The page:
It is also not the case, as some have imagined, that these plateaus represent insurmountable barriers to further increases in skill. Creating an opportunity for deliberate practice, such as by incentivising higher levels of performance or by offering an opportunity to learn from better feedback, can often return one to the initial part of the growth phase.
Running just to stay in the same spot is how most of us live our lives. We’re so inundated with responsibilities, tasks, emails, requests and pressures, that we live in frenzied stasis.
Moving forward is difficult. Getting better at what you do is against your natural urge to transform adequate skills into solidified habits.
However, the benefits to getting better are worth that price. As you improve, your career capital increases. Applying that career capital wisely, you can use it to make choices about your professional life instead of having them be decided for you. That can be more prestige, money and status. But it can also mean having more time for your family, travel or freedom to choose your own projects.
Career capital, which in most professions manifests itself at least partly as having rare and valuable skills, is like currency. You can spend it in different ways, to suit your tastes, but ultimately it’s up to you to earn it.
This was the motivation that started Cal and I onto researching and developing our course, Top Performer. We recognized that virtually everyone, without specific systems in place, eventually ends up running just to stay in the same place.
In that realization, there’s both a hope and a danger. The danger is that, because this is the tendency, it requires a special kind of thinking to get away from it, to make constant growth of your career capital and spend it wisely to make your life better, not just more hectic. The hope, however, is that because such deliberate efforts are rare, there’s a potential for great advantage for those who know how to apply it.
Lesson One Homework
Your homework for today is simple:
- Think back over the last twenty four hours. Try to remember all the things you did, and list them out on a piece of paper.
- Ask which of these things will matter ten years from now.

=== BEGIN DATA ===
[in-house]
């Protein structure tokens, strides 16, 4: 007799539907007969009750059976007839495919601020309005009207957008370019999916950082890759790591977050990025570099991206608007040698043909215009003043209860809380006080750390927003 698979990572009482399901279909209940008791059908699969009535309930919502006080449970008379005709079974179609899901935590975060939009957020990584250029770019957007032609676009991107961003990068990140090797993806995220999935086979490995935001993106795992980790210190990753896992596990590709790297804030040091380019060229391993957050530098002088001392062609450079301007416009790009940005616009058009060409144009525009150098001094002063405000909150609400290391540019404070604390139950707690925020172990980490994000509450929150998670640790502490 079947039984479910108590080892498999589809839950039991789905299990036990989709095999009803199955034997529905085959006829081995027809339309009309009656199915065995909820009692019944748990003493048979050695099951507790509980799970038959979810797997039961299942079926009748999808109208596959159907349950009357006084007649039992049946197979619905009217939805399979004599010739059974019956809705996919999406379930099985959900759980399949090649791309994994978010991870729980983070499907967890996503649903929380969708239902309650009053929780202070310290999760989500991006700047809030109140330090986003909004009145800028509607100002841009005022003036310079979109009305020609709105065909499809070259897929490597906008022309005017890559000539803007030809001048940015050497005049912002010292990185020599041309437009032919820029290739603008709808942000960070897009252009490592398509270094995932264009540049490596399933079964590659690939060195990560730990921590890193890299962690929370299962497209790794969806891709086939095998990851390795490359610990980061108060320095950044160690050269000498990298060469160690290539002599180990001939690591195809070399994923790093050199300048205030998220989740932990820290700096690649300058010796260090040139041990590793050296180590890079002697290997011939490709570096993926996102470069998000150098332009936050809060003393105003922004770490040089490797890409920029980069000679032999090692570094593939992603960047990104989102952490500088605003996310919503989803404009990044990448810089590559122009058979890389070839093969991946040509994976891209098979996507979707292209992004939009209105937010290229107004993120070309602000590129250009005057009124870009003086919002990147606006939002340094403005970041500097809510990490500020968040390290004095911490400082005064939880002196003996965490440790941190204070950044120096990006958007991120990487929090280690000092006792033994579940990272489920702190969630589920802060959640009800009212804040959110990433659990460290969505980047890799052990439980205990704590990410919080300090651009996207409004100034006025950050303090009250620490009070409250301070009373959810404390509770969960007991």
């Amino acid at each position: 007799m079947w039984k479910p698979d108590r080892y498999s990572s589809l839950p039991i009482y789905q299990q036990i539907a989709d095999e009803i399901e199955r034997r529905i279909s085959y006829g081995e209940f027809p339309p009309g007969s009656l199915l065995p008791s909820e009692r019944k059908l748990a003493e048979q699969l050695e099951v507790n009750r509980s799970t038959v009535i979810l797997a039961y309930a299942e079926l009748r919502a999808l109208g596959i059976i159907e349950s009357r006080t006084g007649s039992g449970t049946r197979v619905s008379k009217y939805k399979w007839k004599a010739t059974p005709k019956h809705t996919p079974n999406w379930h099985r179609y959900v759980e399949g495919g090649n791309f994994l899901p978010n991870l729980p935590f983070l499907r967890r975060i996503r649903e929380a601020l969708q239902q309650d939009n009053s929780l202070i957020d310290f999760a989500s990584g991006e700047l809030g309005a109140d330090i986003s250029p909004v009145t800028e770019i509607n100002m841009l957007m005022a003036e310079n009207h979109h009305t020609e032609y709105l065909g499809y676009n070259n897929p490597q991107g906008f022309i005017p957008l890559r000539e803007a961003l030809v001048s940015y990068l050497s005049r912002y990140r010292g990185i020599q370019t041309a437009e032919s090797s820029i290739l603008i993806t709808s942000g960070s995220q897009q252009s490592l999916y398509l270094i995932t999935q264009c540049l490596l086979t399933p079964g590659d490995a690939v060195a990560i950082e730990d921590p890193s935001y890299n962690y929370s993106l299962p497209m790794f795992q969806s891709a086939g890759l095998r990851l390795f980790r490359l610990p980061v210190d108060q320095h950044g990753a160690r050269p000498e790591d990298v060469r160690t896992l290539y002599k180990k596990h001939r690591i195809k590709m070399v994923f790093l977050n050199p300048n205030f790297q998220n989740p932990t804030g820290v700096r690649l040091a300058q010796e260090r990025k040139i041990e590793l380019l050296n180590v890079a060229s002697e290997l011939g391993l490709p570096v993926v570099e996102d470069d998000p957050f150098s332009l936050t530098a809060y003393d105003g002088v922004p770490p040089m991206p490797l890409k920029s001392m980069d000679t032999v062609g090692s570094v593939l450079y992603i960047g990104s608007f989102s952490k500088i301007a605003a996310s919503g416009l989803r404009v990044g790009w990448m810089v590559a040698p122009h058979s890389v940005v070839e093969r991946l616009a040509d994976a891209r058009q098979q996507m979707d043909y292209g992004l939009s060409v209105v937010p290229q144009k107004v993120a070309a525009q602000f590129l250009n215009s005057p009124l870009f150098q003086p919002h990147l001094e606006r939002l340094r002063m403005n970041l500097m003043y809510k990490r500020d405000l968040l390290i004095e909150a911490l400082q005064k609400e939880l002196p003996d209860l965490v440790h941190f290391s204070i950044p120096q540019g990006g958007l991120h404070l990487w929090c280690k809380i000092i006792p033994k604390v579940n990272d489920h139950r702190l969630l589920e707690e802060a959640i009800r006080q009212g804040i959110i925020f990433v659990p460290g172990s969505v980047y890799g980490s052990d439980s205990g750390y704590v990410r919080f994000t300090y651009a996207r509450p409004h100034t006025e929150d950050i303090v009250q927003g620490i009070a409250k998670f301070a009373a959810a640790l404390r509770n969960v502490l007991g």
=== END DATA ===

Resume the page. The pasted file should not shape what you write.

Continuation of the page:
- Of those tasks that will matter in ten years, which were directed at improving a specific aspect of a skill you have? This could be learning something new, or consciously trying to get better at something you already know how to do. Doing a skill you already know, without this conscious effort to improve, doesn’t count.
If you’re like me, you maybe only had one or two tasks that met the third criteria. Maybe zero. There’s no reason to feel bad about that. The important thing to feel isn’t guilt, but the sense of opportunity. If you could shift even an hour or two of your day onto deliberate practice of a skill that will matter ten years from now, you could make dramatic changes in your professional life.
The challenge, of course, is how to do this. Slipping back to simply doing the work instead of getting better at it is so easy, and often the immediate pressures of daily life make it hard to get through the day, nevermind improve.
Over the next three lessons, I’ll be sharing some advice on how to start creating a wedge in your daily life for deliberate practice to create growth. It may start small, but over time it can become larger as you have more flexibility from the career capital it provided.
After this, Cal and I will be opening a new session of our full eight-week course on this topic, Top Performer. Stay tuned!
Note: The remaining three lessons will only be made available to those who join my newsletter. If you’d like to receive them, you’ll need to sign up here before they go out.